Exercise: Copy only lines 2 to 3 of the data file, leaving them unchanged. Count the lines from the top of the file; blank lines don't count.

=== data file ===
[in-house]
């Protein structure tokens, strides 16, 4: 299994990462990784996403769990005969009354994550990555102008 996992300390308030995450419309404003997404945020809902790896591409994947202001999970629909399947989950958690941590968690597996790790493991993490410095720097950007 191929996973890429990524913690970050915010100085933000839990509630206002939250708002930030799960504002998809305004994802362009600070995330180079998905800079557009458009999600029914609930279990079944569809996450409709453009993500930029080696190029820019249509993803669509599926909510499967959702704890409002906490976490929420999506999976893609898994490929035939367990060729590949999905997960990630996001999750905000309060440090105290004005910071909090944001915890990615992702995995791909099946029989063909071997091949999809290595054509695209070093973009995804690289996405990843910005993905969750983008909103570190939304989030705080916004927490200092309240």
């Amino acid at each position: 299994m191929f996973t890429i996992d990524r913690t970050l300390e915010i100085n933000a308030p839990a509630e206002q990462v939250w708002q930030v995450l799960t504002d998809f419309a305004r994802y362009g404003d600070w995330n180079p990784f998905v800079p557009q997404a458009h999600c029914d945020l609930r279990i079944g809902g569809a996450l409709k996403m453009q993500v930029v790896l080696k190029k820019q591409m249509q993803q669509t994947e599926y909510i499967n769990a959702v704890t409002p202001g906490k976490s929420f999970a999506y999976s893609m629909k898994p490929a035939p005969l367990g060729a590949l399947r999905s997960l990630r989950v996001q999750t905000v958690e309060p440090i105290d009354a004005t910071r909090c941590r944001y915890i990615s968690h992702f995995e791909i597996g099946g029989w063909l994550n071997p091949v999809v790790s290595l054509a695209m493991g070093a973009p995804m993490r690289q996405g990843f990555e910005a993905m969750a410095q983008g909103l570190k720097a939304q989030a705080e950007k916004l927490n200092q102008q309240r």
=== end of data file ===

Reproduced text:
């Protein structure tokens, strides 16, 4: 299994990462990784996403769990005969009354994550990555102008 996992300390308030995450419309404003997404945020809902790896591409994947202001999970629909399947989950958690941590968690597996790790493991993490410095720097950007 191929996973890429990524913690970050915010100085933000839990509630206002939250708002930030799960504002998809305004994802362009600070995330180079998905800079557009458009999600029914609930279990079944569809996450409709453009993500930029080696190029820019249509993803669509599926909510499967959702704890409002906490976490929420999506999976893609898994490929035939367990060729590949999905997960990630996001999750905000309060440090105290004005910071909090944001915890990615992702995995791909099946029989063909071997091949999809290595054509695209070093973009995804690289996405990843910005993905969750983008909103570190939304989030705080916004927490200092309240």
């Amino acid at each position: 299994m191929f996973t890429i996992d990524r913690t970050l300390e915010i100085n933000a308030p839990a509630e206002q990462v939250w708002q930030v995450l799960t504002d998809f419309a305004r994802y362009g404003d600070w995330n180079p990784f998905v800079p557009q997404a458009h999600c029914d945020l609930r279990i079944g809902g569809a996450l409709k996403m453009q993500v930029v790896l080696k190029k820019q591409m249509q993803q669509t994947e599926y909510i499967n769990a959702v704890t409002p202001g906490k976490s929420f999970a999506y999976s893609m629909k898994p490929a035939p005969l367990g060729a590949l399947r999905s997960l990630r989950v996001q999750t905000v958690e309060p440090i105290d009354a004005t910071r909090c941590r944001y915890i990615s968690h992702f995995e791909i597996g099946g029989w063909l994550n071997p091949v999809v790790s290595l054509a695209m493991g070093a973009p995804m993490r690289q996405g990843f990555e910005a993905m969750a410095q983008g909103l570190k720097a939304q989030a705080e950007k916004l927490n200092q102008q309240r």